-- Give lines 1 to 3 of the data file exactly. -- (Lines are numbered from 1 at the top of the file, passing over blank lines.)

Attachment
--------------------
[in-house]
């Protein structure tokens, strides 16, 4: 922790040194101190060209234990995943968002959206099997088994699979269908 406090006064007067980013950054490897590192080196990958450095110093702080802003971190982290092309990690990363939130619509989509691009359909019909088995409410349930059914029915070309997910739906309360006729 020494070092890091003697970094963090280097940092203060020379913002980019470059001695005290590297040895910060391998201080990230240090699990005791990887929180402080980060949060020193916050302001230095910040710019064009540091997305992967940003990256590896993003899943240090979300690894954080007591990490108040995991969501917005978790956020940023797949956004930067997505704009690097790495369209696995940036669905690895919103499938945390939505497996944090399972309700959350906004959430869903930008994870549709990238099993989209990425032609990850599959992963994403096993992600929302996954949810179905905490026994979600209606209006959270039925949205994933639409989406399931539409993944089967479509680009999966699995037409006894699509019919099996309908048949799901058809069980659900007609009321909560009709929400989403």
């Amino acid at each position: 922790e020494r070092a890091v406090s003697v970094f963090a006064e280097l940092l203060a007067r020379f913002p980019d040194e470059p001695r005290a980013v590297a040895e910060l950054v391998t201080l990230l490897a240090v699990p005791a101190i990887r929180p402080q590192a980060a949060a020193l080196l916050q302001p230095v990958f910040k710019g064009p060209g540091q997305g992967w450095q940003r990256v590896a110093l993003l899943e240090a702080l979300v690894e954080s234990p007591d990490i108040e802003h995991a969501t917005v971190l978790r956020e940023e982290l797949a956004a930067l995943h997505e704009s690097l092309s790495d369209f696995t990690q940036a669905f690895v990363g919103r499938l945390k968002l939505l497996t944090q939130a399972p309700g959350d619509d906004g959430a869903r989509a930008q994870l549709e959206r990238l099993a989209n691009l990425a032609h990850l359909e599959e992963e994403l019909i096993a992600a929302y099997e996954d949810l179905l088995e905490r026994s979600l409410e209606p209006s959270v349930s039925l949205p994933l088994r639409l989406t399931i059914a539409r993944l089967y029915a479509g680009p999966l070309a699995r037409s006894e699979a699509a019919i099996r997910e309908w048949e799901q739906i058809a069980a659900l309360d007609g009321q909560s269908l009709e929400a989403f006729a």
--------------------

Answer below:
[in-house]
């Protein structure tokens, strides 16, 4: 922790040194101190060209234990995943968002959206099997088994699979269908 406090006064007067980013950054490897590192080196990958450095110093702080802003971190982290092309990690990363939130619509989509691009359909019909088995409410349930059914029915070309997910739906309360006729 020494070092890091003697970094963090280097940092203060020379913002980019470059001695005290590297040895910060391998201080990230240090699990005791990887929180402080980060949060020193916050302001230095910040710019064009540091997305992967940003990256590896993003899943240090979300690894954080007591990490108040995991969501917005978790956020940023797949956004930067997505704009690097790495369209696995940036669905690895919103499938945390939505497996944090399972309700959350906004959430869903930008994870549709990238099993989209990425032609990850599959992963994403096993992600929302996954949810179905905490026994979600209606209006959270039925949205994933639409989406399931539409993944089967479509680009999966699995037409006894699509019919099996309908048949799901058809069980659900007609009321909560009709929400989403």
């Amino acid at each position: 922790e020494r070092a890091v406090s003697v970094f963090a006064e280097l940092l203060a007067r020379f913002p980019d040194e470059p001695r005290a980013v590297a040895e910060l950054v391998t201080l990230l490897a240090v699990p005791a101190i990887r929180p402080q590192a980060a949060a020193l080196l916050q302001p230095v990958f910040k710019g064009p060209g540091q997305g992967w450095q940003r990256v590896a110093l993003l899943e240090a702080l979300v690894e954080s234990p007591d990490i108040e802003h995991a969501t917005v971190l978790r956020e940023e982290l797949a956004a930067l995943h997505e704009s690097l092309s790495d369209f696995t990690q940036a669905f690895v990363g919103r499938l945390k968002l939505l497996t944090q939130a399972p309700g959350d619509d906004g959430a869903r989509a930008q994870l549709e959206r990238l099993a989209n691009l990425a032609h990850l359909e599959e992963e994403l019909i096993a992600a929302y099997e996954d949810l179905l088995e905490r026994s979600l409410e209606p209006s959270v349930s039925l949205p994933l088994r639409l989406t399931i059914a539409r993944l089967y029915a479509g680009p999966l070309a699995r037409s006894e699979a699509a019919i099996r997910e309908w048949e799901q739906i058809a069980a659900l309360d007609g009321q909560s269908l009709e929400a989403f006729a």